Open Door Policy: Taking it to the streets in Belleville, Menilmon’, & along the banks of the Seine and the Ourcq

Belleville CatherineReturn to Innocence: If you want to look for where art is being made in Paris today, don’t look in the hills of Montmartre but the heights of Belleville. And if you want to peek inside the artists’ studios and chat with the creators, check the Portes Ouvertes of the Artists of Belleville, coming up next month May 19 – 22 and featuring the work of, among others, Catherine Olivier (above). Art courtesy and copyright Catherine Olivier.

By Paul Ben-Itzak
Copyright 2010, 2017 Paul Ben-Itzak

(Want coverage of this May’s Portes Ouvertes de Belleville and a myriad of dance, theater, and visual artists from around the world coming to Paris this Spring & Summer? The Dance Insider & Arts Voyager need your support to make it happen. To subscribe for just $29.95(or Euros) per year and access our Archive of 2000 reviews by 150 writers of performances and exhibitions on five continents over the past 20 years, or make a donation, just designate your PayPal payment to paulbenitzak@gmail.com , or write us at that address to learn about payment by check. Already a subscriber or sponsor? Thank you and… please spread the news. This reverie on the Open Studios of Belleville, a variety of dance performances real and pretended, and a tapestry of street art of all colors and characters was first published on May 31, 2010 and is updated today.)

PARIS — If the past couple of weeks have taught me anything, it’s that, as has often been the case here and in any major metropolis, art is being advanced not by the established venues and gatekeepers, but in the ateliers, the squats, the docks, the banks of the Seine, even the eccentric personalities of individual Parisians who, often against great odds, infuse the city with its colors and invest it with their dynamism, trying to satiate its denizens’ thirst for the relief and elevation art can provide with, if not a joie de vivre — it’s too much of a struggle to find the means these days to expect that — at least a joie to engage, be it with the elusive muse or the resilient thread that connects a contemporary artistic scene in flux with the phantoms of the past, themselves often barred by the gatekeepers of their time. So if I was disappointed by a lackluster season-announcing press conference by the Theatre de la Ville in which its director, Emmanuel Demarcy-Mota, was averse to taking questions from the press (and no wonder: the 2010-11 dance season offers little surprises), I was inspired and invigorated by a photo on the wall of a Lilliputian atelier on the outskirts of Belleville capturing a darkened forest fleeting by outside a train window and the enchanting smile of its simply dressed proud author, Agata Rybarczyk — “It was taken in Poland! I’m Polish!” — who also invited visitors to create their own art out of small cubes.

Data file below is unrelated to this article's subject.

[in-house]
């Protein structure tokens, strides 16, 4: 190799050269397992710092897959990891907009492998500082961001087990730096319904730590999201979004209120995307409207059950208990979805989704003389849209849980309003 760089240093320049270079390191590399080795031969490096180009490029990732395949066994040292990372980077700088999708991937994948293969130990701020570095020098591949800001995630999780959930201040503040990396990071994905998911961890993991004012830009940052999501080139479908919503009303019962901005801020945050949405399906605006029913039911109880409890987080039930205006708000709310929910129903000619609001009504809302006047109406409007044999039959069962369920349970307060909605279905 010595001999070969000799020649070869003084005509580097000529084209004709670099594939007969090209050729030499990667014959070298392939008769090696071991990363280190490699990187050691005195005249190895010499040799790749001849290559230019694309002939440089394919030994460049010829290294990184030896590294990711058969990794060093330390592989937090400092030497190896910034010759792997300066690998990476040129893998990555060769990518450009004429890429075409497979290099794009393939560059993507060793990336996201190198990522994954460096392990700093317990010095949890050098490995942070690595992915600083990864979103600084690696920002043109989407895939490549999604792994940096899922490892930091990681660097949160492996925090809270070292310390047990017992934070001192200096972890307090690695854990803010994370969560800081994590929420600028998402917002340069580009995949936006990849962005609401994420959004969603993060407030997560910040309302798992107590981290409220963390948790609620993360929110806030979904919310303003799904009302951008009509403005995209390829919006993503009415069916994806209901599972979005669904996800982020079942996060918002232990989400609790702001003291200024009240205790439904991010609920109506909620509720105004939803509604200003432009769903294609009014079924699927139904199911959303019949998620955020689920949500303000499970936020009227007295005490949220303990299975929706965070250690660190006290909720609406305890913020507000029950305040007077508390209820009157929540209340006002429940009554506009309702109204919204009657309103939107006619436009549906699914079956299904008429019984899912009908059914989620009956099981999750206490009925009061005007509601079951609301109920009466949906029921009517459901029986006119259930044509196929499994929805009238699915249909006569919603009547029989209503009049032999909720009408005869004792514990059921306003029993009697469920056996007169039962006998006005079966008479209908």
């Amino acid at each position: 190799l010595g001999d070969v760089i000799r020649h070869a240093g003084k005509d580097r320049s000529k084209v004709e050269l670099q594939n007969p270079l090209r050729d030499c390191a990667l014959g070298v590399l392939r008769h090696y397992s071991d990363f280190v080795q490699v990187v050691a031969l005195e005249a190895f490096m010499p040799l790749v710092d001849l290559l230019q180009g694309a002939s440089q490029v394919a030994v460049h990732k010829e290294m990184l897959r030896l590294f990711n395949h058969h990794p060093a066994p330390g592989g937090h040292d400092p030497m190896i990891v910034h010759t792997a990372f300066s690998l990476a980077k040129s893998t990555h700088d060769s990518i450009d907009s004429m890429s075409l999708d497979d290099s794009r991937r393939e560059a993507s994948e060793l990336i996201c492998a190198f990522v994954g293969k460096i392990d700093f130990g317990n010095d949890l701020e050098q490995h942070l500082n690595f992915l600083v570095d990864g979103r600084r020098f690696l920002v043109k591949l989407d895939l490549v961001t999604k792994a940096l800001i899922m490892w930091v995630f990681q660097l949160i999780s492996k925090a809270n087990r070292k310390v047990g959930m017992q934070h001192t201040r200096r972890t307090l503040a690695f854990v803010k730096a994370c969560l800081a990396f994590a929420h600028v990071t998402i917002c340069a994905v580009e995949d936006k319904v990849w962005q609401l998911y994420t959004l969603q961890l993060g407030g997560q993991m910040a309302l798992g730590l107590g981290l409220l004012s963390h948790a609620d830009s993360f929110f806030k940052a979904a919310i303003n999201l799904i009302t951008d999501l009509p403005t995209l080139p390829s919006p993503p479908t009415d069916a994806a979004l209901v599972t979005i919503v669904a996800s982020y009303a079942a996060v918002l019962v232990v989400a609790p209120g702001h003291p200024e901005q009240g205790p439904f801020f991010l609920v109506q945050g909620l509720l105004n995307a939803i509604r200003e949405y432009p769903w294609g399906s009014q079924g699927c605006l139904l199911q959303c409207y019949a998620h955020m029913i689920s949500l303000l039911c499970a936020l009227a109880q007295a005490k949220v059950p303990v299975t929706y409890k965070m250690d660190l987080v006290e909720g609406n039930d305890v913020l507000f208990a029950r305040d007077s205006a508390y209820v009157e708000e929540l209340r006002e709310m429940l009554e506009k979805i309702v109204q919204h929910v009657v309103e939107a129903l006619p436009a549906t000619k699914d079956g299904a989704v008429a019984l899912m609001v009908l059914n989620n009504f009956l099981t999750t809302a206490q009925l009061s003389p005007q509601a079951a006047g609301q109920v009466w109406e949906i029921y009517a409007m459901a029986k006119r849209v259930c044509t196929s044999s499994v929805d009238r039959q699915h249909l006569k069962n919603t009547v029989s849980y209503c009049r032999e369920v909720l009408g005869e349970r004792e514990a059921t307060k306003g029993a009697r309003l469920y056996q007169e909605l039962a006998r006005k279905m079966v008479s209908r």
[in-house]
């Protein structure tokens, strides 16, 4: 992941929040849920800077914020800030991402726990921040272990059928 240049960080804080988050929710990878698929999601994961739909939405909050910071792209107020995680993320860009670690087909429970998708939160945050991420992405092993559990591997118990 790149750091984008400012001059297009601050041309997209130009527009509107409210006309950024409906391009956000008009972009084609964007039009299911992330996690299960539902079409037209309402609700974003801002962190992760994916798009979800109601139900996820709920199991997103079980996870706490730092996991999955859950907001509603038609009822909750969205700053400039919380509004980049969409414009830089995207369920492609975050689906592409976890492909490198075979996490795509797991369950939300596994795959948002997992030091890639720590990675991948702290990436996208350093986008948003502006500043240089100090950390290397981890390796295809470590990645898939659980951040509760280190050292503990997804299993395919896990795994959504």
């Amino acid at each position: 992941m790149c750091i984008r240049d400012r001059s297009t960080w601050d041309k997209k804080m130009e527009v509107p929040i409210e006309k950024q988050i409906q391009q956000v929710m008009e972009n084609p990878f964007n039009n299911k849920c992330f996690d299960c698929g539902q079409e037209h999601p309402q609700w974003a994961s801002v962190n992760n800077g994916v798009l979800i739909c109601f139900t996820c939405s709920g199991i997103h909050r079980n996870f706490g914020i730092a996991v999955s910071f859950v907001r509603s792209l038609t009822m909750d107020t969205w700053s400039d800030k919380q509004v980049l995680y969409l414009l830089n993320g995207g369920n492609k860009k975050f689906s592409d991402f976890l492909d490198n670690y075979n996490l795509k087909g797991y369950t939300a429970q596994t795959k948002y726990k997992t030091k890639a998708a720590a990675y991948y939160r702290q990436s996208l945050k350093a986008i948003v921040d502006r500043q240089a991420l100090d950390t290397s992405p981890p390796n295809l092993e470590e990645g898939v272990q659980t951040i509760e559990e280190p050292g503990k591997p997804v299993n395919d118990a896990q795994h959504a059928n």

My descent — or ascent — began last Wednesday with Christian Rizzo’s “L’Oubli, toucher du bois” (The Forgotten, knock wood), theoretically a dance piece, and in which I didn’t see enough either to forget or remark, having been chased out before the artist-spectator contract could be consummated by the bright flood lights the brilliant lighting designer, Caty Olive, assaulted the audience with, directing them straight at the public. I’m not paid to suffer (and when it comes to bright lights, migraines don’t grant artistic license), so I fled, making my way along the Quay towards the Ile St. Louis, arrested en route by a bouquiniste pal, Fabrice, who right away thrust a plastic cup of Kentucky bourbon into my mitts. “It’s not actually mine to give, it belongs to Daniel, who’s descended to the river to retrieve one of my vintage newspapers which flew away,” explained the chronically frenetic Fabrice, even more jittery than usual that night under the Chinese lantern hat shielding him from the Sun. “So that’s why I’m not giving you that much.” When Daniel returned, baked red from the Sun and, I surmised — from a visage as weathered as Balzac’s “Peau de Chagrin” – living outdoors, and looked from Fabrice to the bottle to me, it dawned on me that he had probably already drunk directly from the container. When Fabrice asked me to remind him what I did for a living, I made the mistake of telling him I worked on the Internet. “That’s a CIA – Defense department plot, you know. So you must work for the CIA. In fact that’s why you have bad teeth: It’s a cover.” I have known Fabrice for a while and am accustomed to his delires, so I decided to go with the scenario. “Yes, in fact, if you don’t mind, I need to just check the bug I put in your flower-pot to make sure it’s working.” Then his cell phone vibrated. “A Chinese guy gave it to me!” he said of the phone. “I know,” I said. “We actually gave it to the Chinese guy to give to you so we’d know where you were at all times.” At this point he laughed. “Pass by my stand again when you like!” he said before dashing across the street to the Metro, leaving Daniel to guard the newspapers and the bottle.